An AI bot that teaches itself to walk, without a dataset and/or visual examples: that is Albert. And you can see how this works in this fun video.
In the video, which has been on YouTube for two weeks, you can see Albert. Albert is an AI robot that learns to walk. It does this by coming from five rooms, a kind of ‘escape rooms’. But there is something special about this process. In most cases, an AI robot learns to walk using a dataset and/or images of someone walking. In this case, the maker of Albert, whose name I don’t know by the way, chose to program it from scratch.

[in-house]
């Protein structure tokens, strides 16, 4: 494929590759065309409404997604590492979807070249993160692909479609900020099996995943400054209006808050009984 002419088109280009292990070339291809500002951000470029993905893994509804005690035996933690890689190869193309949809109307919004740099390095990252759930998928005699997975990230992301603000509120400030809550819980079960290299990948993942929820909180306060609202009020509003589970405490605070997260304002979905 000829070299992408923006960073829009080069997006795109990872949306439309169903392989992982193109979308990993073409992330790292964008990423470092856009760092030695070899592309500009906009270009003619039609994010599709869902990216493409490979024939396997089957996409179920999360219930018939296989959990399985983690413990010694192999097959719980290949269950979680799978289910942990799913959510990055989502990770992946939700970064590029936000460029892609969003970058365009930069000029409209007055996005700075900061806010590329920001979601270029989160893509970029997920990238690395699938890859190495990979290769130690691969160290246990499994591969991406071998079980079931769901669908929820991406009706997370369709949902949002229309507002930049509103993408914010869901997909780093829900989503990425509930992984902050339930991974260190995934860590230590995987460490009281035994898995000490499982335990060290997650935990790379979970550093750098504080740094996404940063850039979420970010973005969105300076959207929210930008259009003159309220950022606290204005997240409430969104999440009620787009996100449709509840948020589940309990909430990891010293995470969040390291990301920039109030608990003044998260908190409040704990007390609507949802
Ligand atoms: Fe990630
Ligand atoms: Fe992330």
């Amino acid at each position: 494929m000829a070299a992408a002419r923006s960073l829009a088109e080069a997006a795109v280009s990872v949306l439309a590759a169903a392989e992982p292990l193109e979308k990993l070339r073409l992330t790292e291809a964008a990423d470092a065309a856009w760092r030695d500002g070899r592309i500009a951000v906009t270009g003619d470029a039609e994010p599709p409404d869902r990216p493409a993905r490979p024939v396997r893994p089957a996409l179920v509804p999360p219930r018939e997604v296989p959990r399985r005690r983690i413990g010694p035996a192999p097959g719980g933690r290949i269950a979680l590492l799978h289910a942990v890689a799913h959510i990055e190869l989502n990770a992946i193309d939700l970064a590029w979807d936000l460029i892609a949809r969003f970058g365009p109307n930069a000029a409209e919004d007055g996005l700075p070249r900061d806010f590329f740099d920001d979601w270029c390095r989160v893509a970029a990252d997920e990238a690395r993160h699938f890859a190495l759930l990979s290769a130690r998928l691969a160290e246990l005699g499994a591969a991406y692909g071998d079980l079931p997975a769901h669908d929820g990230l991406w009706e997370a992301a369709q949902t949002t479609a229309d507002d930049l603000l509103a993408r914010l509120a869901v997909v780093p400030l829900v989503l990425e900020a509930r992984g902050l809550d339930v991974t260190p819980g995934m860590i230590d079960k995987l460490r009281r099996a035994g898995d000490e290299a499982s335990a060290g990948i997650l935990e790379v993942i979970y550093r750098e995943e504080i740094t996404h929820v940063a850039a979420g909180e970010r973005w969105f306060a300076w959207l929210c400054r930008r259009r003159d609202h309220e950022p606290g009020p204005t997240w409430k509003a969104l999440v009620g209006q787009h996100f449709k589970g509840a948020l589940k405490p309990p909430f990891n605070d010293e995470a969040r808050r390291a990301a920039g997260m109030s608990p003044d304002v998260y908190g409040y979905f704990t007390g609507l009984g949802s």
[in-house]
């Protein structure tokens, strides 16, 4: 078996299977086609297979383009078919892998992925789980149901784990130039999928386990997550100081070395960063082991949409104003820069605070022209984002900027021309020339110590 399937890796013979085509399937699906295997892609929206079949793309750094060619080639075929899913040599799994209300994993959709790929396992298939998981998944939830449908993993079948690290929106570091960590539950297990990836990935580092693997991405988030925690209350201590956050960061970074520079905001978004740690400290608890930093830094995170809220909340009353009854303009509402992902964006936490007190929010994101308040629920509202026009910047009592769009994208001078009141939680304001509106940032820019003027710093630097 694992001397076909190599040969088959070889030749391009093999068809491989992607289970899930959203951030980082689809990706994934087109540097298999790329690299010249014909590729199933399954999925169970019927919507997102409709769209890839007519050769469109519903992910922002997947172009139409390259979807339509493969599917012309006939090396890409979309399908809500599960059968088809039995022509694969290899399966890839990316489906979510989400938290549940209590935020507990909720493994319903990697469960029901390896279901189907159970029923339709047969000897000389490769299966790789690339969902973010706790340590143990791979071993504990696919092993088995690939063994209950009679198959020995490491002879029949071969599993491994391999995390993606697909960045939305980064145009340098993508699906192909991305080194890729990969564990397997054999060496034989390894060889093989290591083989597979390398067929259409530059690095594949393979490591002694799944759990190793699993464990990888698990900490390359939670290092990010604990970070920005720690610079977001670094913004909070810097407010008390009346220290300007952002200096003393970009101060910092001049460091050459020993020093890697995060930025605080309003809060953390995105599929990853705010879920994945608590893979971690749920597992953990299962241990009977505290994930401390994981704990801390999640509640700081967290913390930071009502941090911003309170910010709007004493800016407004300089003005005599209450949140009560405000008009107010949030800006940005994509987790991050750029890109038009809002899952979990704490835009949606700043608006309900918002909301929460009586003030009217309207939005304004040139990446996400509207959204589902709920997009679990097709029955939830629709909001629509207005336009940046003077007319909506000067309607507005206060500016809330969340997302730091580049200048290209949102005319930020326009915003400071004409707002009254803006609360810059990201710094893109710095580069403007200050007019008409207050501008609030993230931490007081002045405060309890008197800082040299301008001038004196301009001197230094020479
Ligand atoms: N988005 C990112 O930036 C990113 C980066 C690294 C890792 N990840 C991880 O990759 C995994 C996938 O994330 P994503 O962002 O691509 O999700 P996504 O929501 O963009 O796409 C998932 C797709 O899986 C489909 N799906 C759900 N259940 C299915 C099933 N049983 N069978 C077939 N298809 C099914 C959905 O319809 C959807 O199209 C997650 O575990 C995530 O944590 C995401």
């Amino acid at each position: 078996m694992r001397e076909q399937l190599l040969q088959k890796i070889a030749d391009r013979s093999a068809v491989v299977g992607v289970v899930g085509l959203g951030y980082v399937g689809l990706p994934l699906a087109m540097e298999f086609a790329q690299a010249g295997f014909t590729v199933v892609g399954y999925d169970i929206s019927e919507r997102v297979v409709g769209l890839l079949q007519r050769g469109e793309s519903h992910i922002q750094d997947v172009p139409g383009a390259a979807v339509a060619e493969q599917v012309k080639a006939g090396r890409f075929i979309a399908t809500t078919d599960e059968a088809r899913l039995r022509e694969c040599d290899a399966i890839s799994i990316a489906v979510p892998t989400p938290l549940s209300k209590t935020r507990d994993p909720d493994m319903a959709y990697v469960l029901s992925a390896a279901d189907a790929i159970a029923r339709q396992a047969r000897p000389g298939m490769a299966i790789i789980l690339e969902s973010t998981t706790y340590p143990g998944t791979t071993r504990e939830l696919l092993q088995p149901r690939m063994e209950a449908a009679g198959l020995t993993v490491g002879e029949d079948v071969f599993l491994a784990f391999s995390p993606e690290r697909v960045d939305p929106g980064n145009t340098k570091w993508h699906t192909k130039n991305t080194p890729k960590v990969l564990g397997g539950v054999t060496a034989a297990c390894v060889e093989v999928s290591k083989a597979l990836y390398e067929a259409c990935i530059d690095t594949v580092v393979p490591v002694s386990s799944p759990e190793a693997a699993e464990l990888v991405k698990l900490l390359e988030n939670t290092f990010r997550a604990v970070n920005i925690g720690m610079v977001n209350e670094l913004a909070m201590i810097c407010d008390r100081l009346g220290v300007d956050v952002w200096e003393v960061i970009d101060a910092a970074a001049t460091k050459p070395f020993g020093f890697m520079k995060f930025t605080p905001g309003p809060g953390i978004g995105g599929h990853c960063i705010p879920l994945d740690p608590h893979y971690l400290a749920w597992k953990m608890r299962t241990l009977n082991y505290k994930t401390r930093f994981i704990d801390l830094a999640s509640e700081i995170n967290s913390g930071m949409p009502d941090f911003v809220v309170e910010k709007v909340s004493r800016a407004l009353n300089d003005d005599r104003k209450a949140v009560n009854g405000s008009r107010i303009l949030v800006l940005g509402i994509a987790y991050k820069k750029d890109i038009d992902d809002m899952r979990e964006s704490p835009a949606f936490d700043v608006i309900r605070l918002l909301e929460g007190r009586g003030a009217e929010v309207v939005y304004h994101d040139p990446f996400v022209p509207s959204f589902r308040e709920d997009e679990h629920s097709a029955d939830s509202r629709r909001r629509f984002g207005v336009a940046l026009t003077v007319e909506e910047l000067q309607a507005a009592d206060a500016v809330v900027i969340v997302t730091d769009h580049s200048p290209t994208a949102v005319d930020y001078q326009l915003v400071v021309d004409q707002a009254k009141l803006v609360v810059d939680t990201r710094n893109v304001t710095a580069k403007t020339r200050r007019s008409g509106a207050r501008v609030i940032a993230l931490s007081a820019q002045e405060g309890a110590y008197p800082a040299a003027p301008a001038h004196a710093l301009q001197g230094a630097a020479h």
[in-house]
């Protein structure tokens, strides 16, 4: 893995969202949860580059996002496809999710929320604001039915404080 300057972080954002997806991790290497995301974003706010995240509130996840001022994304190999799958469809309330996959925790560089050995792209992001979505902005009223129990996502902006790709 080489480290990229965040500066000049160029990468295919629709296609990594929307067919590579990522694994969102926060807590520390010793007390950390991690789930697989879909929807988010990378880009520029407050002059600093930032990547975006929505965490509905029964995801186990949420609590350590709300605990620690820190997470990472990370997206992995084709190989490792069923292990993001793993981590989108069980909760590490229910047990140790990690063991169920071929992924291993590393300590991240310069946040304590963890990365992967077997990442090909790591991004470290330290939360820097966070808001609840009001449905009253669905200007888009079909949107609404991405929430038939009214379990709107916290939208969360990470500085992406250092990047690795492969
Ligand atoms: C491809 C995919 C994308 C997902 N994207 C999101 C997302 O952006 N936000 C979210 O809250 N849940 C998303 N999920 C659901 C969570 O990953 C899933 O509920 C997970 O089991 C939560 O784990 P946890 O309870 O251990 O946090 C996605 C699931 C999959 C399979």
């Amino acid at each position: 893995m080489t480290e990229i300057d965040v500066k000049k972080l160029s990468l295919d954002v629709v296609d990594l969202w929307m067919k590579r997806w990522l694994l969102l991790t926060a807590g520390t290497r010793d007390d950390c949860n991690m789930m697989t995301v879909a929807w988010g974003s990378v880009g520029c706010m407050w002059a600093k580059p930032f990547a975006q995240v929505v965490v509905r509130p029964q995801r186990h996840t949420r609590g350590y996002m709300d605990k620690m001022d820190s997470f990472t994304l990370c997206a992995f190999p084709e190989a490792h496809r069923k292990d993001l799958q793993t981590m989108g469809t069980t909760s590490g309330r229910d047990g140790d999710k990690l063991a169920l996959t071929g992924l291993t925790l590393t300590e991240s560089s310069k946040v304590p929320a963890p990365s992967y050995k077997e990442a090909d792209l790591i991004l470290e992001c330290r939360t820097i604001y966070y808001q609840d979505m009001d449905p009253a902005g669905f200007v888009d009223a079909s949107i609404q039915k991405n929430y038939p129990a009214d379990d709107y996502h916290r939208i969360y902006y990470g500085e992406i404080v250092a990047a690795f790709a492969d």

Deep Reinforcement Learning
Albert and the ‘learning environment’ was created through Deep Reinforcement Learning, a method of Machine Learning in which Albert is rewarded for performing actions correctly and punished for performing them incorrectly. For every attempt Albert makes, a score is calculated for how “good” it was and small, calculated adjustments are made to his brain to encourage behaviors that lead to a higher score.
Albert is controlled by an artificial brain (neural network) that consists of five layers. The first layer consists of the inputs (the information he receives before taking an action, such as the position and speed of his limbs) and the last layer tells him what actions to take. In the middle three layers, the calculations are performed to convert the inputs into actions. It is therefore updated after every attempt that Albert makes.
Go, AI Albert, go!
This is how Albert eventually learns to walk, overcome obstacles and challenges and turn. Be sure to watch the video, because it’s a funny and special process to see!